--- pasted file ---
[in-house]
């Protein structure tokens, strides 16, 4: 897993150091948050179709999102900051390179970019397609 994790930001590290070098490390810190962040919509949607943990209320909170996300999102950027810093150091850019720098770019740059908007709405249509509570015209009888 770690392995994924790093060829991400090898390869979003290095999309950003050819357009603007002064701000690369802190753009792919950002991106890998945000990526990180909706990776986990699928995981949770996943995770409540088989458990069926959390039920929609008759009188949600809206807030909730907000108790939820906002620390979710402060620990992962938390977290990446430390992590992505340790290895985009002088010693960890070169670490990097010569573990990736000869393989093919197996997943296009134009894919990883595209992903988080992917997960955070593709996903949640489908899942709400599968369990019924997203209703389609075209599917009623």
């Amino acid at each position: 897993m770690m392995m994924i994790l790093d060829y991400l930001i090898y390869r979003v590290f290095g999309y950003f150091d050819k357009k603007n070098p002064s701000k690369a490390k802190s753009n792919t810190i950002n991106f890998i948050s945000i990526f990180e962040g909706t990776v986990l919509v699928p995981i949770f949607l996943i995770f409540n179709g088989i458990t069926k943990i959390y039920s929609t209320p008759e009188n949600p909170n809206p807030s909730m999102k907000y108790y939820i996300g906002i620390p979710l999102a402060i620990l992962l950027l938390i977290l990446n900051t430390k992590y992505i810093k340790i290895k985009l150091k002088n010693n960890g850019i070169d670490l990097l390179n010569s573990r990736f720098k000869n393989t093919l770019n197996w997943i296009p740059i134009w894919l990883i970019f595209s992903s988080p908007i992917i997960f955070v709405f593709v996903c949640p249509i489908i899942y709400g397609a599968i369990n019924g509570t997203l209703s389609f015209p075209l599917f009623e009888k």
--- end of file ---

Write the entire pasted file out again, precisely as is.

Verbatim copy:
[in-house]
């Protein structure tokens, strides 16, 4: 897993150091948050179709999102900051390179970019397609 994790930001590290070098490390810190962040919509949607943990209320909170996300999102950027810093150091850019720098770019740059908007709405249509509570015209009888 770690392995994924790093060829991400090898390869979003290095999309950003050819357009603007002064701000690369802190753009792919950002991106890998945000990526990180909706990776986990699928995981949770996943995770409540088989458990069926959390039920929609008759009188949600809206807030909730907000108790939820906002620390979710402060620990992962938390977290990446430390992590992505340790290895985009002088010693960890070169670490990097010569573990990736000869393989093919197996997943296009134009894919990883595209992903988080992917997960955070593709996903949640489908899942709400599968369990019924997203209703389609075209599917009623």
């Amino acid at each position: 897993m770690m392995m994924i994790l790093d060829y991400l930001i090898y390869r979003v590290f290095g999309y950003f150091d050819k357009k603007n070098p002064s701000k690369a490390k802190s753009n792919t810190i950002n991106f890998i948050s945000i990526f990180e962040g909706t990776v986990l919509v699928p995981i949770f949607l996943i995770f409540n179709g088989i458990t069926k943990i959390y039920s929609t209320p008759e009188n949600p909170n809206p807030s909730m999102k907000y108790y939820i996300g906002i620390p979710l999102a402060i620990l992962l950027l938390i977290l990446n900051t430390k992590y992505i810093k340790i290895k985009l150091k002088n010693n960890g850019i070169d670490l990097l390179n010569s573990r990736f720098k000869n393989t093919l770019n197996w997943i296009p740059i134009w894919l990883i970019f595209s992903s988080p908007i992917i997960f955070v709405f593709v996903c949640p249509i489908i899942y709400g397609a599968i369990n019924g509570t997203l209703s389609f015209p075209l599917f009623e009888k």